- Dashcam video of Lowe's truck crash going viral (7/26/17)1
- Former Sikeston DPS director denies knowing about allegations against detective (7/20/17)1
- Chaffee City Council fires officer facing criminal charge (7/23/17)1
- Wreck flips Lowe's truck in Cape (7/25/17)4
- 49-year-old homicide victim found in Cape (7/20/17)
- Major Case Squad seeks woman in connection with homicide investigation (7/26/17)
- At least one Perryville cop disciplined for misconduct (7/20/17)1
- More details emerge in Perryville police-misconduct case (7/21/17)
- Cape homicide victim identified (7/21/17)
- Painted-rock hunts catch fire in Cape area (7/20/17)
FDA rejects breast implant return to market
WASHINGTON -- The Food and Drug Administration rejected Inamed Corp.'s bid to bring silicone gel breast implants back to the market, more than a decade after they were first banned amid fears the devices harmed women.
The FDA apparently heeded criticism that Inamed hadn't studied the controversial implants thoroughly enough to settle questions about just how often they break apart in women's bodies and the resulting health effects from leaking silicone.
The FDA's move doesn't end strictly controlled research studies that make the implants available to some women with breast cancer and a few other conditions.
Nor does it mean silicone gel implants can never re-enter the market. Indeed, on Thursday the agency released new guidelines for Inamed and other implant manufacturers explaining exactly what scientific issues must be settled if the devices are ever to be sold widely.
New requirements will include: settling whether women whose implants leak silicone without symptoms need them removed, mechanical testing to predict how long implants will last before rupturing, more detailed exams of what happens to women's bodies when silicone gel leaks beyond the breast.
"We're quite convinced that there are women who have these products and get a very satisfactory result," FDA medical device chief Dr. David Feigal told The Associated Press. "What you really need to know is, for someone who has a rupture, what are the consequences of that?"
The decision surprised -- and delighted -- women's and consumer advocacy groups that had spent months lobbying FDA that the implants were too defective to open to more widespread use.
Adding to the lobbying pressure were plastic surgeons who call silicone gel implants more natural-looking and no more dangerous than today's main alternative, implants filled with salt water.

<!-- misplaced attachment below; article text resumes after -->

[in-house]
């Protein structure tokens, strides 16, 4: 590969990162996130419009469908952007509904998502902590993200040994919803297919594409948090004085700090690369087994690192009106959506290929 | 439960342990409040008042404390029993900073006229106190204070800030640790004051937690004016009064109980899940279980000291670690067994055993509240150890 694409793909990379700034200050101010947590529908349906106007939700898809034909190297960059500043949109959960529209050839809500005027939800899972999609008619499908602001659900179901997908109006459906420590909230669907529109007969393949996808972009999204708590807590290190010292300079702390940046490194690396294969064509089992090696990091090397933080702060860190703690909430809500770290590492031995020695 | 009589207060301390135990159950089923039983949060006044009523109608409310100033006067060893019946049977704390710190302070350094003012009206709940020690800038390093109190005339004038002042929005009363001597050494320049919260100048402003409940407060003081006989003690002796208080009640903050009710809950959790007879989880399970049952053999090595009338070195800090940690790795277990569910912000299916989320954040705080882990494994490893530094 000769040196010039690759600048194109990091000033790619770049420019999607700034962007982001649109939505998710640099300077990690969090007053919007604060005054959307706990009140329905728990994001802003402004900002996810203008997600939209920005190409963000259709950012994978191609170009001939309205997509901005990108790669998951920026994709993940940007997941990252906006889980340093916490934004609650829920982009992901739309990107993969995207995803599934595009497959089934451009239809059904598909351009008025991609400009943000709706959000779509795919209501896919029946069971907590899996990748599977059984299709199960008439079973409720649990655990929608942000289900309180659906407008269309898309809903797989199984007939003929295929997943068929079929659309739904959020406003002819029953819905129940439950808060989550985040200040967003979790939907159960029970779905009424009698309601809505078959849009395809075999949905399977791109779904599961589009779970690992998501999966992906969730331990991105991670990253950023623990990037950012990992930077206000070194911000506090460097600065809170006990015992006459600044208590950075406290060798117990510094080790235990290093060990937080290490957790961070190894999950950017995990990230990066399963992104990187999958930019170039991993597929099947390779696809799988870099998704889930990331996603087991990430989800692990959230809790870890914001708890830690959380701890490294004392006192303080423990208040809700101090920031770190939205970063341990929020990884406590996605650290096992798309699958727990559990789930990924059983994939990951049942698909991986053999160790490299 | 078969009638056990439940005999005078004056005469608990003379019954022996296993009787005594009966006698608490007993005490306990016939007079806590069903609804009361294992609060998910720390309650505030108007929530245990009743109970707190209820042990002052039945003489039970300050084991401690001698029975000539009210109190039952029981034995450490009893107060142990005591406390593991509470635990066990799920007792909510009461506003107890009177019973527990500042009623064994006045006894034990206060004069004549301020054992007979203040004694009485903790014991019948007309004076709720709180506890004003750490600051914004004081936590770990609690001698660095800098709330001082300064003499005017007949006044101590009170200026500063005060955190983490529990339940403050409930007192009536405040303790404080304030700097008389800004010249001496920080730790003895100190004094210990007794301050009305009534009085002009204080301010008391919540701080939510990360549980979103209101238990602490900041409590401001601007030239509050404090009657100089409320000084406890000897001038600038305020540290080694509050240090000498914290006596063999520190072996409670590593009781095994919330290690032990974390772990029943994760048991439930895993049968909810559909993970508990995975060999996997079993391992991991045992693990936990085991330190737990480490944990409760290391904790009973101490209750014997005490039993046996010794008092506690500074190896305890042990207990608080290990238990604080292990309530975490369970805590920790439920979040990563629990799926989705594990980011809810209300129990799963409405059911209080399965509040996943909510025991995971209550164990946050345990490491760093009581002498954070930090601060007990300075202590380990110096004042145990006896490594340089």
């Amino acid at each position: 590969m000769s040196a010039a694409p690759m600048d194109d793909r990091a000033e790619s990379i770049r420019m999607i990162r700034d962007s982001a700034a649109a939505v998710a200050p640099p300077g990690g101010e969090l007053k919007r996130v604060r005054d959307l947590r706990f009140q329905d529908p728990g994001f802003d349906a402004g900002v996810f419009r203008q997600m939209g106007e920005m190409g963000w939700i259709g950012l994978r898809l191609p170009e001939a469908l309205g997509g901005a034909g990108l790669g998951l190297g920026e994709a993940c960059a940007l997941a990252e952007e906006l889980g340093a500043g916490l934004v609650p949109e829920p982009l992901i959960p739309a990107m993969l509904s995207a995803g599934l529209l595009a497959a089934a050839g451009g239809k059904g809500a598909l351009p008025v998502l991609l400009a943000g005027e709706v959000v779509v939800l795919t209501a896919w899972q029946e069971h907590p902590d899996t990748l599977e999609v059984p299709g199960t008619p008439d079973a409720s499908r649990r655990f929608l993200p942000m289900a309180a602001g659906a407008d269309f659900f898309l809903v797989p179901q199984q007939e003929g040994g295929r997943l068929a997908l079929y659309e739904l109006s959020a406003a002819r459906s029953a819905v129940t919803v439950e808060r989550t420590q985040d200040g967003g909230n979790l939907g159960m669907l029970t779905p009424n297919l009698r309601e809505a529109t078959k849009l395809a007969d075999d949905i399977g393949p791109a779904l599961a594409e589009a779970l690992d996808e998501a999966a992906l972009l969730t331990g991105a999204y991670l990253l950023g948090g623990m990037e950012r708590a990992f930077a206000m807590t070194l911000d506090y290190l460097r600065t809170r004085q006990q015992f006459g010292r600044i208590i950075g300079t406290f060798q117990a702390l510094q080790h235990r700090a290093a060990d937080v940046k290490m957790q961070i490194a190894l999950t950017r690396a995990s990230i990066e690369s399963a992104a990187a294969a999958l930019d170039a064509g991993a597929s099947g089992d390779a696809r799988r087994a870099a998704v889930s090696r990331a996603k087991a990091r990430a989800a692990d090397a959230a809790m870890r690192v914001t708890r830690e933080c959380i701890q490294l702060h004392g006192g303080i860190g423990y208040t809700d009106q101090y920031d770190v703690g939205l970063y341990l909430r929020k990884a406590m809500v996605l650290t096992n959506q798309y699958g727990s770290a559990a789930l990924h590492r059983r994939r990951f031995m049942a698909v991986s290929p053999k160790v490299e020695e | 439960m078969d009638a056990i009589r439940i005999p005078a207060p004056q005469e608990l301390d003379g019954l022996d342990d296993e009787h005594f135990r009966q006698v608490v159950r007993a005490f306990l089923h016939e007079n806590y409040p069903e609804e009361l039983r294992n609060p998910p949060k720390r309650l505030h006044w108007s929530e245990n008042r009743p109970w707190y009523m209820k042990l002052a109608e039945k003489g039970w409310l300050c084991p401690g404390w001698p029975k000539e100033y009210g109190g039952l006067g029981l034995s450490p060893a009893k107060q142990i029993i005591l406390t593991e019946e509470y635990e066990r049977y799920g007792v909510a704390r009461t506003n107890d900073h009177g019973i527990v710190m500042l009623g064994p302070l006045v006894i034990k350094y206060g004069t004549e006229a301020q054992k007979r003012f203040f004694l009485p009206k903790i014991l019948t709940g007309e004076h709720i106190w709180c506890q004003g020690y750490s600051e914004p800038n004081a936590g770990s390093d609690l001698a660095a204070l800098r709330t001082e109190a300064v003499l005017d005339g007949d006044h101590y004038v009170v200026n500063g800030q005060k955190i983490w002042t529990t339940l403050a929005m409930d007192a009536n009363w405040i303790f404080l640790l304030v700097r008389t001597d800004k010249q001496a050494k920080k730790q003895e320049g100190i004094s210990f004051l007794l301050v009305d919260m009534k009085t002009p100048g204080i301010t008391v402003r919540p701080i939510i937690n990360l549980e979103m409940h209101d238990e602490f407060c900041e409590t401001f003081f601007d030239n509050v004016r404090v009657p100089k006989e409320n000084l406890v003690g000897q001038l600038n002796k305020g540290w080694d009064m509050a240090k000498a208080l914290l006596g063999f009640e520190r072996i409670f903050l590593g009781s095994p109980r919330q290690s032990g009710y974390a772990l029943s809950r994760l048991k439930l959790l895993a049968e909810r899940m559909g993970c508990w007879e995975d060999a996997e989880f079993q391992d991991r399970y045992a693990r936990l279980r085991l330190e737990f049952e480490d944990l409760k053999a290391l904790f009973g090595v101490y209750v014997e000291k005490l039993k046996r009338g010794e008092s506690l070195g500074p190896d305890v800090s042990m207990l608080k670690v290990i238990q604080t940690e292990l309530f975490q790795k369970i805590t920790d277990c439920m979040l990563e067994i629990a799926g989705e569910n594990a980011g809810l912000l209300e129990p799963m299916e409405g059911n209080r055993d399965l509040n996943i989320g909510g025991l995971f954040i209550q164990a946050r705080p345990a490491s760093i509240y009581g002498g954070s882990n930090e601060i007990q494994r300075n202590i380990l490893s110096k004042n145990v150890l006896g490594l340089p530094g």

In keeping the implants off the market for the time being, FDA took the highly unusual step of rejecting the recommendation of its own scientific advisers, who in October had reluctantly agreed the devices should return despite some lingering questions about safety and durability.
Inamed, which said it learned of FDA's decision late Wednesday, said the company would seek approval again once it understood what additional data to provide.
"Although we are disappointed with the current outcome, we appreciate the serious and thorough review" of the application, said Nick Teti, Inamed's chief executive.
Inamed stock, meanwhile, fell nearly 14 percent on the news. The shares were down $6.80 at $43 in morning trading on the Nasdaq Stock Market.
A competitor, Mentor Corp., last month filed its own FDA application seeking to sell breast implants. It's not clear whether Mentor's application meets the FDA's new guidelines; calls to the company were not immediately returned.
Critics praised FDA's move.
"Their decision sends a crystal clear message to women that silicone gel breast implants are not proven safe," said Diana Zuckerman, of the National Center for Policy Research for Women and families.
Plastic surgeons expressed disappointment and questioned the timing of the new guidelines.
"It seems they're changing the rules in the middle of the game here," said Dr. Rod Rohrich of the University of Texas Southwestern Medical Center, who is president of the American Society of Plastic Surgeons. "It would have been laudable for the FDA to give these guidelines to the manufacturers a long time ago."
The FDA ended routine sales of the once highly popular silicone breast implants in 1992, restricting them to breast cancer patients and a few others in strictly controlled research studies because of complaints that the implants frequently broke, leaked and caused serious health problems.
Inamed sought to bring them back to the market by arguing that the implants break no more often than today's saline-filled options, and that they don't cause life-threatening health problems.
In 2002, 236,000 women in the United States had their breasts enlarged, a number that had been expected to increase if the FDA gave women the silicone-gel option.
In emotional testimony in October, dozens of women argued that the silicone gel implants left them permanently damaged while dozens more begged for access to them.
Studies to date show little evidence that gel implants cause major diseases, such as cancer. But FDA officials have worried that questions about rare diseases aren't settled, and that subsets of women whose silicone leaks beyond the breast might be more vulnerable to painful conditions like fibromyalgia.
More immediately, silicone implants do have clear complications.
Inamed's research showed that up to 46 percent of recipients needed additional surgeries because of painful scar tissue and other complications, and up to a quarter had to have the devices removed or replaced.
The research tracked women for only three years. FDA's advisers said tracking should be done for 10 years because it could take that long for the devices to begin breaking.
Inamed had pledged to continue that tracking while selling the implants -- an offer that helped sway FDA's advisers, on a 9-6 vote in October, to recommend sale of the devices. But ultimately, it wasn't enough for the government.